Take a literary lunch

13:00 Sated with stout, you may not be hungry so take the hop-on-hop-off bus for some sightseeing along the rest of its circuit to Ormond Quay, arriving at The Winding Stair restaurant for a late lunch. Named after a Yeats poem, it serves hearty Irish grub sourced from artisan producers. The bookshop (incorporating a café) downstairs is one of the oldest in Dublin.15:30 Walk across Ha’penny Bridge over the River Liffey. Grab a hit of caffeine from the food hall at Fallon & Byrne then continue on to Clarendon Street in the Creative Quarter, Dublin’s best district for local designer and craft shopping. George’s Street Arcade is one of Europe’s oldest and those with an eye for style will want to head straight for Powerscourt Centre (59 South William Street), which is a collection of boutiques, antique shops and great cafés in what was a grand Georgian home. Here, visit Marion Cuddy for innovative Irish designer fashion.

Shop local talent

17:00 Take a stroll through Trinity College Dublin’s splendid gardens before arriving at Merrion Square, which is lined with handsome Georgian buildings. The Merrion hotel, one of the city’s finest, is known for its exceptional collection of 19th- and 20th-century Irish and European art. Each afternoon, the hotel hosts a unique Art Tea in its sumptuous drawing room, including a lavish traditional tiered cake stand and three pastries inspired by the paintings on the walls.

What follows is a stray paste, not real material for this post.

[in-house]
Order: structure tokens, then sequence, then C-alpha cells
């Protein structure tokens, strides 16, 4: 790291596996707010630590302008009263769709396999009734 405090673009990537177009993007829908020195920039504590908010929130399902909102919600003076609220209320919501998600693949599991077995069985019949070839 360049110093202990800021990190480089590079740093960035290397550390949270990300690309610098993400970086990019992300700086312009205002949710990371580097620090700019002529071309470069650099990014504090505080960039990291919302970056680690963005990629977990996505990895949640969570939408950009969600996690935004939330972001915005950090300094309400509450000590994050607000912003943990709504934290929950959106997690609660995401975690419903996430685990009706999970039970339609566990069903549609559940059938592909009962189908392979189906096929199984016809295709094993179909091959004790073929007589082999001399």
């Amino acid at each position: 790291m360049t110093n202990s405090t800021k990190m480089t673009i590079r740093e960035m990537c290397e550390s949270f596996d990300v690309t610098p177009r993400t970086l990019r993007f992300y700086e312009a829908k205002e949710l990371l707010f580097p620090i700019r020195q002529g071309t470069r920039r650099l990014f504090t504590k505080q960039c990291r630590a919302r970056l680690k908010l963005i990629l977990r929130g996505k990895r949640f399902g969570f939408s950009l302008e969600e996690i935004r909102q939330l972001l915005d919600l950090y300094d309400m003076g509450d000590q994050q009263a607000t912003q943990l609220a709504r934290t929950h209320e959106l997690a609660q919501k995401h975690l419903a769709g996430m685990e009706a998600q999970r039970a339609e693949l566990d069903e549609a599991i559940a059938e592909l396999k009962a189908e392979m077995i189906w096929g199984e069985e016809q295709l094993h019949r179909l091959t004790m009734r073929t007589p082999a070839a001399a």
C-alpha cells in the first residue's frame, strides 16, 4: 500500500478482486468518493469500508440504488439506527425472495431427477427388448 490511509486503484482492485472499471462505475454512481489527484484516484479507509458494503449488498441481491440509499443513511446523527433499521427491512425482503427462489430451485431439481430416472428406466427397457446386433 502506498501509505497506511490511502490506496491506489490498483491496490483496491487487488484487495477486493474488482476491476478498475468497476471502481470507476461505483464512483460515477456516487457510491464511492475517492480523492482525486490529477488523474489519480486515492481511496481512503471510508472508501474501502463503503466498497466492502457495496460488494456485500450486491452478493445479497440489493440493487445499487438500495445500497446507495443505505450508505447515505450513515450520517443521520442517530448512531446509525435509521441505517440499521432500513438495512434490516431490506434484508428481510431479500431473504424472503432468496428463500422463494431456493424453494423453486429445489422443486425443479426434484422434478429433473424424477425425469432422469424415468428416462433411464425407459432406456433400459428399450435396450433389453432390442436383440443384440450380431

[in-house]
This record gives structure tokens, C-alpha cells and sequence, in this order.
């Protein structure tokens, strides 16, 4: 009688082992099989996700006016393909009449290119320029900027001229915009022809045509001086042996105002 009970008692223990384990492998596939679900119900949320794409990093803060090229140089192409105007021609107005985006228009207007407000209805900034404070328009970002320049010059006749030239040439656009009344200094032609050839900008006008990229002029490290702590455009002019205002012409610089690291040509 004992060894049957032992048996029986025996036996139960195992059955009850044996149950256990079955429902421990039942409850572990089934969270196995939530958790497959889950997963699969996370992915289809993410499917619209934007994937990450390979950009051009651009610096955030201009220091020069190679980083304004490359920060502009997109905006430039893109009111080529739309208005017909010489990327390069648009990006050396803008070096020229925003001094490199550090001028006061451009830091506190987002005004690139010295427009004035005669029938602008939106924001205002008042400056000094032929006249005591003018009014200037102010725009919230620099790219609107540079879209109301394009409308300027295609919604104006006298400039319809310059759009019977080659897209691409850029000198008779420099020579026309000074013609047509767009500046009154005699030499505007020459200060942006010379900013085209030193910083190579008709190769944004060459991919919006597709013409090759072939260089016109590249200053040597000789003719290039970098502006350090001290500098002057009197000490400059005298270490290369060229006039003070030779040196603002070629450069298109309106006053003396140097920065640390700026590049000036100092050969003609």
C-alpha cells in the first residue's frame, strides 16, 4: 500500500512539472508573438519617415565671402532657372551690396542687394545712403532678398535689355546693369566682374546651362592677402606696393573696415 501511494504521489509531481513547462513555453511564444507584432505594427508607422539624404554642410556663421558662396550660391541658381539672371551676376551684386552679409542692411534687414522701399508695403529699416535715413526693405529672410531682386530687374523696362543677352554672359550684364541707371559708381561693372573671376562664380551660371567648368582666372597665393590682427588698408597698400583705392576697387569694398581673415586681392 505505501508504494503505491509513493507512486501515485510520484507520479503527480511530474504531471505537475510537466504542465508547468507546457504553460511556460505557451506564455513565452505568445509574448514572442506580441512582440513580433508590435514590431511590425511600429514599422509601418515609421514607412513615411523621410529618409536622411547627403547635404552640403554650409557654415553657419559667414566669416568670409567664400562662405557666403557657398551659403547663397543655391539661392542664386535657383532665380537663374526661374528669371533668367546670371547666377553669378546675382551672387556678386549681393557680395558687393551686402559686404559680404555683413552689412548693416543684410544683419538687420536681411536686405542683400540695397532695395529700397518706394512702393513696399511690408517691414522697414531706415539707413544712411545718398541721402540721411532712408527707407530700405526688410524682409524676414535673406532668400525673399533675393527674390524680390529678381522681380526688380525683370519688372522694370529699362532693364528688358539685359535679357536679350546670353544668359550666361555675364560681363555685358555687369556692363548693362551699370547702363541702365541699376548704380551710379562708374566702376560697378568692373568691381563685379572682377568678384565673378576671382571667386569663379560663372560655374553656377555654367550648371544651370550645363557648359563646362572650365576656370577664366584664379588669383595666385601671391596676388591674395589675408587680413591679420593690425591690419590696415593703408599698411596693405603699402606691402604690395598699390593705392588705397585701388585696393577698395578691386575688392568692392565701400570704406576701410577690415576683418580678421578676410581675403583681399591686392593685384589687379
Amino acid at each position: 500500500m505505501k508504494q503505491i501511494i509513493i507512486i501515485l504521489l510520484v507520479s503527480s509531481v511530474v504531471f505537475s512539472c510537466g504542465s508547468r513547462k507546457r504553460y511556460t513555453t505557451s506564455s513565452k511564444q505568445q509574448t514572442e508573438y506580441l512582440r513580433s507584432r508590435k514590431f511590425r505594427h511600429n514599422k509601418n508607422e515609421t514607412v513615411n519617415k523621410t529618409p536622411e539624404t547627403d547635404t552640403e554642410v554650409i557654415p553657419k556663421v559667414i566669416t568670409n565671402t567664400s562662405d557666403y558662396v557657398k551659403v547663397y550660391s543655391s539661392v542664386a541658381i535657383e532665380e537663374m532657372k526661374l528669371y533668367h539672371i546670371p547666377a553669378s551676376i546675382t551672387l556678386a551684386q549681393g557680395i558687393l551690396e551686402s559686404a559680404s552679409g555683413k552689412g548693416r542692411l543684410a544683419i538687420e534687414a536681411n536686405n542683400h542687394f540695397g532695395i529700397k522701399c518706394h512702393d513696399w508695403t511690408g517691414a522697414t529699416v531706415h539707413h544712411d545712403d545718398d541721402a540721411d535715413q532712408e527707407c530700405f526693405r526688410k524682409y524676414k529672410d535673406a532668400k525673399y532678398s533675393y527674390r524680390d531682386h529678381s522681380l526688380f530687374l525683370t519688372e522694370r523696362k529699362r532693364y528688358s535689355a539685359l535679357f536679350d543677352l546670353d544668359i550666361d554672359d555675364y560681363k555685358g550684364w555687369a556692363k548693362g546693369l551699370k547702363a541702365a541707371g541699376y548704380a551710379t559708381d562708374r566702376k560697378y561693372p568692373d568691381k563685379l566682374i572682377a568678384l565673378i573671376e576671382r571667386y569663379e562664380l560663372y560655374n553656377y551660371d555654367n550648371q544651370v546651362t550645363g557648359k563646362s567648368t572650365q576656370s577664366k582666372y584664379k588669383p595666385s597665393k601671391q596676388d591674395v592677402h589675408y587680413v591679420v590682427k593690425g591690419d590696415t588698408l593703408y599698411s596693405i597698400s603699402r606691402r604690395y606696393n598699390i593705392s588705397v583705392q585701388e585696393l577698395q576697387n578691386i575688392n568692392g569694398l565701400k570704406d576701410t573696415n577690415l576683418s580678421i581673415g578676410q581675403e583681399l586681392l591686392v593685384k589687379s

High art tea

19:30 Have a tourist moment. Meet your guides at The Duke hotel on nearby Duke Street for the hilariously entertaining Dublin Literary Pub Crawl of the watering holes frequented by Joyce, Behan, Beckett and other colourful Dublin characters. The tour is hosted by actors, who sing and perform scenes from literary works at each stop, and there’s time built in to sample the hospitality of the city’s pubs.

Pub crawl with Dublin’s writers

21:00 There’s the option to eat at one of the pubs on the tour. But if it’s Wednesday to Saturday, leave the group early and take a taxi to Forest Avenue, a “neighbourhood dining room” named for the street in Queens, New York, where co-owner Sandy Wyer (her husband, John, runs the kitchen) grew up. Considered one of Dublin’s best food experiences, this hip, friendly restaurant serves inventive, flavourful dishes based on the best seasonal ingredients.

Dinner in the neighbourhood

23:00 There may still be time to catch some traditional Irish music. Pubs take last orders at around midnight but there are plenty of bars that kick on into the night. Take a taxi across the river to The Cobblestone on Smithfield Square, where the Mulligan family has been playing Irish music for five generations, now seven days a week. Sessions start at 7pm Mondays, 5pm Tuesday to Friday and 2pm on weekends, and run through until close at this “drinking pub with a music problem”. 

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dublin city view in daytime